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Around the Columns

MU attempts to compete

Faced with critical financial needs, campus leaders have drawn up a three-year plan — called Compete Missouri — that by July 2008 will raise $7 million a year through cost savings, new revenues and by not filling many vacant job positions. That money will be redirected to MU’s strategic priorities.

Perhaps the most pressing priority is a need to boost faculty salaries. Mizzou is now second from the bottom among the 34 public institutions in the Association of American Universities, the prestigious group of major research universities that MU belongs to and with which it competes to recruit top faculty. Compete Missouri’s goal is to boost professors’ salaries to the median of public AAU members.

“If Missouri is to compete successfully with other states related to economic development, and if our students are to compete successfully for jobs and graduate education, then we must have the faculty and staff who can make that happen and not lose them to other states and private institutions,” says Chancellor Brady Deaton.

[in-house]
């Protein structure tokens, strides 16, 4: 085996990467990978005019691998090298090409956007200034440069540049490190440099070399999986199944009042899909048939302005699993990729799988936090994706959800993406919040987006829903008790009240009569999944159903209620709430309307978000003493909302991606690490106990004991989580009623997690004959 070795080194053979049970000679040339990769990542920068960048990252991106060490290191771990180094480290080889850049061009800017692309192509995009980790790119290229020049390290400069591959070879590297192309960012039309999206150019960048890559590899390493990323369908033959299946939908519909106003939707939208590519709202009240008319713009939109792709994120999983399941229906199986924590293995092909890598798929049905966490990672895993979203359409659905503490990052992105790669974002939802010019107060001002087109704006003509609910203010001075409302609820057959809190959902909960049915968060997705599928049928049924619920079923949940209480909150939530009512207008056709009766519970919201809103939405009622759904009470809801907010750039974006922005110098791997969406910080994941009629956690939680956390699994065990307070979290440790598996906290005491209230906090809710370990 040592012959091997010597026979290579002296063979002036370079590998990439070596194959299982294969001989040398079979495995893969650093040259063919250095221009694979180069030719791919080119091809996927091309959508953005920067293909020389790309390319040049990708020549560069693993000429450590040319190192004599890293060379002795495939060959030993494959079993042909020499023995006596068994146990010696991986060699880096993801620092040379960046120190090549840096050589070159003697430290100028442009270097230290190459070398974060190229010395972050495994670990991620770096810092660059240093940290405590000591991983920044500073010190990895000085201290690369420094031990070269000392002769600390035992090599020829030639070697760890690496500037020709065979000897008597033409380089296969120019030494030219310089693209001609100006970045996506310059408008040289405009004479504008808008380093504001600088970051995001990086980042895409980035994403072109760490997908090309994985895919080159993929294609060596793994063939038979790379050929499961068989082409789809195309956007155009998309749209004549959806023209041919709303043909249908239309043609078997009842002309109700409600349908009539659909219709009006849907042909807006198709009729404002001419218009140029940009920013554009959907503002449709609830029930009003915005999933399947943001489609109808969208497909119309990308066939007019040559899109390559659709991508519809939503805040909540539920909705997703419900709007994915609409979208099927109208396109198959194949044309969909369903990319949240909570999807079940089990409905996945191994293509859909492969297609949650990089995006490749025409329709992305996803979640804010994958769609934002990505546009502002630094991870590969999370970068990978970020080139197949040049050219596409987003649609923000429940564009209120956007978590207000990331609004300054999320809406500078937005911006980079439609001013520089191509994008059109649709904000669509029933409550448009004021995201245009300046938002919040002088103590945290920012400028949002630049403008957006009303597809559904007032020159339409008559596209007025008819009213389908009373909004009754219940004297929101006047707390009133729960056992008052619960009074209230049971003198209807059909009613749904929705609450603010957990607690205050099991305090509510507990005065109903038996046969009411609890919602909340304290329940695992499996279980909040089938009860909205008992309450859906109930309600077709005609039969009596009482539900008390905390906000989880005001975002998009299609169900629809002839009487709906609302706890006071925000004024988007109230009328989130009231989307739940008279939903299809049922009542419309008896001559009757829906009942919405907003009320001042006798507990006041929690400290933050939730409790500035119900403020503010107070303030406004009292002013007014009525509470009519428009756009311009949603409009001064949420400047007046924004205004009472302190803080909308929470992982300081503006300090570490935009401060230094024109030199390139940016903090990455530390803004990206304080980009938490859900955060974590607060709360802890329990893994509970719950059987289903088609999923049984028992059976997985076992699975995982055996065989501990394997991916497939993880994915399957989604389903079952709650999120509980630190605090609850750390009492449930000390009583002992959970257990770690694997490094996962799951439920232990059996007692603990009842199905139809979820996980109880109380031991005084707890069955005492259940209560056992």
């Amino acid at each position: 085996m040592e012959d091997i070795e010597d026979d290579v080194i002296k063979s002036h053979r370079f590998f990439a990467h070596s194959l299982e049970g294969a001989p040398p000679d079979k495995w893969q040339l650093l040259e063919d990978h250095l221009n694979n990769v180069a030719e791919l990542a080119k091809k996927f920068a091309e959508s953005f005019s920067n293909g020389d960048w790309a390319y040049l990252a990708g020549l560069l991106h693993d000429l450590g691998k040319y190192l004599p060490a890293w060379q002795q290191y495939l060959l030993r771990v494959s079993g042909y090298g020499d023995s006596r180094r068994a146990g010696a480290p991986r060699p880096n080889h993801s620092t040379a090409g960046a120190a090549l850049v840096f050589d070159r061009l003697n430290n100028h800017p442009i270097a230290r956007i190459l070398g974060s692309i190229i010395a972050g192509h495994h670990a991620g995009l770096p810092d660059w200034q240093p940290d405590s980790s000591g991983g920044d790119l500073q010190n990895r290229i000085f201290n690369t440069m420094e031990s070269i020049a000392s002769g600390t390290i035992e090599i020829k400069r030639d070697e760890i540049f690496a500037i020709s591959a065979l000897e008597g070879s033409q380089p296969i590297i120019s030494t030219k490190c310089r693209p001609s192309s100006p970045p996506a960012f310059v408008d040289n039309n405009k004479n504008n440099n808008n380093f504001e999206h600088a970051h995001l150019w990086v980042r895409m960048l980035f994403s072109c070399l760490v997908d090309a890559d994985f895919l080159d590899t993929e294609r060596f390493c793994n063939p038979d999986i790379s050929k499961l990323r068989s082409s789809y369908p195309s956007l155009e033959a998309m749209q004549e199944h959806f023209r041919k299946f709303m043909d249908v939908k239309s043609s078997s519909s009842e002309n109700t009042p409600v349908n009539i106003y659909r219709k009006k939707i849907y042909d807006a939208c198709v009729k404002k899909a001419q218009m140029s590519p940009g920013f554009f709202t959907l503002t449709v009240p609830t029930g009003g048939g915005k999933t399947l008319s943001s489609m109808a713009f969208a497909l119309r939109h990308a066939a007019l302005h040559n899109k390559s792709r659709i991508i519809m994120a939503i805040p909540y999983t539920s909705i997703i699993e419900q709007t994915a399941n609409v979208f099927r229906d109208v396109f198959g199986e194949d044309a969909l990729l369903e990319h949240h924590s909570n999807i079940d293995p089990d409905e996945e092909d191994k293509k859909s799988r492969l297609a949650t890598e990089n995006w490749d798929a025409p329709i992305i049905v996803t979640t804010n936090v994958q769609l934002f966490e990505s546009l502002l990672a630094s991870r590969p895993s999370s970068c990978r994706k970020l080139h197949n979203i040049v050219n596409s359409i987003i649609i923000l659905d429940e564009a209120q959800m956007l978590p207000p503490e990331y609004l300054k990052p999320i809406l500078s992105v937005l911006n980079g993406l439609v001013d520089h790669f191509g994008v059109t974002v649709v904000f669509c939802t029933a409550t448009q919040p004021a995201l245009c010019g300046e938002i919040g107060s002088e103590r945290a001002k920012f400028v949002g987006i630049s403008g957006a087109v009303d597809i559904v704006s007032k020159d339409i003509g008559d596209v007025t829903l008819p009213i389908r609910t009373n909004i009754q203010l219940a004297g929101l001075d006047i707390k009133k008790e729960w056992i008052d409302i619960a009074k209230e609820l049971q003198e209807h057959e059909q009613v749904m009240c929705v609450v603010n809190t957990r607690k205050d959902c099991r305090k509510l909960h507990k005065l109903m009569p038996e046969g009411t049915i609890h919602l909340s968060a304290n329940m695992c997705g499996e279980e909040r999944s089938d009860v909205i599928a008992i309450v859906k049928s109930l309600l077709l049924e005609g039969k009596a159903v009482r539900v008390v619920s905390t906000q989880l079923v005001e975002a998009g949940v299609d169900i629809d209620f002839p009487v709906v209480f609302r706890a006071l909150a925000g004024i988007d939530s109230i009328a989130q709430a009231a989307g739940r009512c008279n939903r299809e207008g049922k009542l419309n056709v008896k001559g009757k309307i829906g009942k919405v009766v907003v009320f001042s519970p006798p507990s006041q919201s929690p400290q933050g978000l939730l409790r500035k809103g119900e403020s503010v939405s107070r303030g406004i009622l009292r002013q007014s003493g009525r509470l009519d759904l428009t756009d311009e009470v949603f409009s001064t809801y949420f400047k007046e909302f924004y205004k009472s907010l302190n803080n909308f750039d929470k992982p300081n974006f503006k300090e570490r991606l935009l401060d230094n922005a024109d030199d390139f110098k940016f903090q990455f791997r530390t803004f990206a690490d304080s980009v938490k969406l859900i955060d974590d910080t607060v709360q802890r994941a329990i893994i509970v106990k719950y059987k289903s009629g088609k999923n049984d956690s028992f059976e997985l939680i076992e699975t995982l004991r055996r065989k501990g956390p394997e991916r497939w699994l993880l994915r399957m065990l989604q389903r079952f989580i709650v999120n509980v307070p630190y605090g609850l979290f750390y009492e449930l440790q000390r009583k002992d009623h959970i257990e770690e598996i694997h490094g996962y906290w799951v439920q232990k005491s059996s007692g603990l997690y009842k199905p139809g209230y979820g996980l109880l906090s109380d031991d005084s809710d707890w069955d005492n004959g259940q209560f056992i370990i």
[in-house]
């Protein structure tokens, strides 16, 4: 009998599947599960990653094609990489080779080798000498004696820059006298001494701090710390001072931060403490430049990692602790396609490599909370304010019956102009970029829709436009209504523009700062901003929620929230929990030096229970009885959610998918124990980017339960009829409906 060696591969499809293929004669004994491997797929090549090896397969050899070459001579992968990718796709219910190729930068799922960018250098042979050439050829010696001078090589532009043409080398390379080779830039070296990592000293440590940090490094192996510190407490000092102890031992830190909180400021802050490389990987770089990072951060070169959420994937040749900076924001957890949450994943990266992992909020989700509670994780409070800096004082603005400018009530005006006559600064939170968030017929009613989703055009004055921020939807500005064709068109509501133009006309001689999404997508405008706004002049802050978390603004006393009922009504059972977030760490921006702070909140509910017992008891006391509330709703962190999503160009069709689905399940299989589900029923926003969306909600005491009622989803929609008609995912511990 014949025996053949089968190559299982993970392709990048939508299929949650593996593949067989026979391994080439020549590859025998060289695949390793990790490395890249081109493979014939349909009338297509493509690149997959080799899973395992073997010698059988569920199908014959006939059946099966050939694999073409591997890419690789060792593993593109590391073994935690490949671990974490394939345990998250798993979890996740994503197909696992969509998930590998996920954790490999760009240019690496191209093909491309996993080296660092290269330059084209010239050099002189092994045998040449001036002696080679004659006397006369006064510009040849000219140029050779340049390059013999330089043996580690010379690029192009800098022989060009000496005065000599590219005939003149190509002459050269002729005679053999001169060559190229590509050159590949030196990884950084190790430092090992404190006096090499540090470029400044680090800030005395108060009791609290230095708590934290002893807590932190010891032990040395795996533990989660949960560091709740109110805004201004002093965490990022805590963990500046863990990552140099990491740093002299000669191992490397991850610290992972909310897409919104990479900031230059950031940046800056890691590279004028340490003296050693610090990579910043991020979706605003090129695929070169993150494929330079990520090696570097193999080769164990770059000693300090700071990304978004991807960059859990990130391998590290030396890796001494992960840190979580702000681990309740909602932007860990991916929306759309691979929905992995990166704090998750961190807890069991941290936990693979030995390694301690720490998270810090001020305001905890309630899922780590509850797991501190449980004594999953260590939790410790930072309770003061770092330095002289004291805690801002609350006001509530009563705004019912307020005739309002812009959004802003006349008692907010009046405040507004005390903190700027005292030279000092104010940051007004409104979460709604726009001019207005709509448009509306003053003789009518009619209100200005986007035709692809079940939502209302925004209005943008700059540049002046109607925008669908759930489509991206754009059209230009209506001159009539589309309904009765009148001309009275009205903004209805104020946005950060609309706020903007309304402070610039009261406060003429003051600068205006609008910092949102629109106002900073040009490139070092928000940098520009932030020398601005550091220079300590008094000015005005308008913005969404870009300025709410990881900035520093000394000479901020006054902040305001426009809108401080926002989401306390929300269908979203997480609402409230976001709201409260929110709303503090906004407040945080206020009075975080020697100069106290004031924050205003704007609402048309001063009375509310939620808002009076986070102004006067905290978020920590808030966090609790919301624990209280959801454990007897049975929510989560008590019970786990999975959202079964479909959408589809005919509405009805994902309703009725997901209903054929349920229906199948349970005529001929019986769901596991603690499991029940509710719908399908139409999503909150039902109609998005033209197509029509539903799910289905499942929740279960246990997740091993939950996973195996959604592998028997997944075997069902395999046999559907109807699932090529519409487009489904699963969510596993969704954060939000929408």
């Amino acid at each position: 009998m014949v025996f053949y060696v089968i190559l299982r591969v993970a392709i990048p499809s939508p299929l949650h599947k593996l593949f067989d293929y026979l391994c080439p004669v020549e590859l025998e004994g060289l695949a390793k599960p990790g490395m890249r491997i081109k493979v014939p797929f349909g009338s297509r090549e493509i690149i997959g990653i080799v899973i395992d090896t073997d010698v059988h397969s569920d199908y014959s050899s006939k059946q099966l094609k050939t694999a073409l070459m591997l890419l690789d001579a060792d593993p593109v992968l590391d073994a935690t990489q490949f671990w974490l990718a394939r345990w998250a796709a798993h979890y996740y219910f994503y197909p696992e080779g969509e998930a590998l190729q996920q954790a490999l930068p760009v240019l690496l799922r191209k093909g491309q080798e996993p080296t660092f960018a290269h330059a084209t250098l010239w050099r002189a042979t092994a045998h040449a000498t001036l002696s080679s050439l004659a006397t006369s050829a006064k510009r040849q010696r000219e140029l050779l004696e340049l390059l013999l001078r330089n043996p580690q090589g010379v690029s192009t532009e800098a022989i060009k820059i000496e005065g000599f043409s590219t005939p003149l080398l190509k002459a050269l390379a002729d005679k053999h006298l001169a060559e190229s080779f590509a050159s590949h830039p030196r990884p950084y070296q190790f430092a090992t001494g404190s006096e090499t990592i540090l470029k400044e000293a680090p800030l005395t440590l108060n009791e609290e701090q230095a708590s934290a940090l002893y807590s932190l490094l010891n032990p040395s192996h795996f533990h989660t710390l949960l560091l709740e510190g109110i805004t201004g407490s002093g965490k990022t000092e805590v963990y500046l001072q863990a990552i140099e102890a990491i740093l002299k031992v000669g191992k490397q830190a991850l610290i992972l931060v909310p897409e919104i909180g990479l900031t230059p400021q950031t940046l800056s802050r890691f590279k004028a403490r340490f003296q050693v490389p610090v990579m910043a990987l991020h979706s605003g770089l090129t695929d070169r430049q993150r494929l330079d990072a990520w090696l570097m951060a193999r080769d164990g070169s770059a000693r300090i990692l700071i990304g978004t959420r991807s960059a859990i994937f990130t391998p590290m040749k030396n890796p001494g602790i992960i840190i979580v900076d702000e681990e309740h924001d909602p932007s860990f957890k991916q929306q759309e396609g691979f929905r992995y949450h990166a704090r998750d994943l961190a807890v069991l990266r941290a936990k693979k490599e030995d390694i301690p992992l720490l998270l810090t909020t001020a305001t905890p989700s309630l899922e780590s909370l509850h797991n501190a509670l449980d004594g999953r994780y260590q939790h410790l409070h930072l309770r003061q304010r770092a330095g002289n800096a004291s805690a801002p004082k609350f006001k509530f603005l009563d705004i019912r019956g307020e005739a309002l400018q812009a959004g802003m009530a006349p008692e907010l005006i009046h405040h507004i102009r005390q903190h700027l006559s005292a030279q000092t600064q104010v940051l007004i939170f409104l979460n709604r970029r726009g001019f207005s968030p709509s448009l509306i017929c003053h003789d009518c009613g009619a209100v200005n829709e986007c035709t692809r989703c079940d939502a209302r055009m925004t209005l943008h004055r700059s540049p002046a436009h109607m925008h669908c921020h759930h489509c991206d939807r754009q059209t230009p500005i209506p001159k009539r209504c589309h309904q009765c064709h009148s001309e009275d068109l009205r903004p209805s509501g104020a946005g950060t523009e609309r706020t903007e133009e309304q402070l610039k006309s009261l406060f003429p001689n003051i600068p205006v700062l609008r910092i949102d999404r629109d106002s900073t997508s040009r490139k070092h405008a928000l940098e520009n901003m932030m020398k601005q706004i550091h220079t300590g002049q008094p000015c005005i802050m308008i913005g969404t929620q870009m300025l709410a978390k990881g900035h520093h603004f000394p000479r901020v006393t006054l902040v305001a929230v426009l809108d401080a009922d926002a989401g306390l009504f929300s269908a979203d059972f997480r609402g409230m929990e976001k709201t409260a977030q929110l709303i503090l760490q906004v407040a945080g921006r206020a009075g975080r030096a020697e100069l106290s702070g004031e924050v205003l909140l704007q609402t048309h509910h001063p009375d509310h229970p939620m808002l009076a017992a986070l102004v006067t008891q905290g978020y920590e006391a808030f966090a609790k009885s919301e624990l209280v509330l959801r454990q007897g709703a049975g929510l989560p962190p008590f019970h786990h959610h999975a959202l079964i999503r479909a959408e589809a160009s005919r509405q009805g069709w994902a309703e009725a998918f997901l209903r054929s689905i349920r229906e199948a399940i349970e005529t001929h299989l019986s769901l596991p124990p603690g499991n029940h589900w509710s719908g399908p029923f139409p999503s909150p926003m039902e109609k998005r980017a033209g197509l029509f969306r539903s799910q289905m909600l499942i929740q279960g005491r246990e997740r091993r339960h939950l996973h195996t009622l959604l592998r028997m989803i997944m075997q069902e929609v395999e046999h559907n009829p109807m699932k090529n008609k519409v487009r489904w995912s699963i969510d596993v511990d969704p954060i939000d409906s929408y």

Administrators will use ideas generated by faculty, staff and students to save $2 million a year. Another $4 million will be saved by making strategic hiring decisions, and an additional $1 million will be raised annually by generating new revenues.

No layoffs are anticipated. “We’re not going to compromise anything when it comes to classroom instruction,” Deaton says. In fact, innovations sparked by Compete Missouri can help improve program quality, he says. “This is an opportunity to engage in a very exciting campuswide dialogue that can make MU one of the top universities in the country.”

Restoring Mizzou’s competitive edge among public flagship universities also will benefit Missouri, Deaton says. “We firmly believe that the future of our state’s social and economic progress is linked to the University of Missouri.”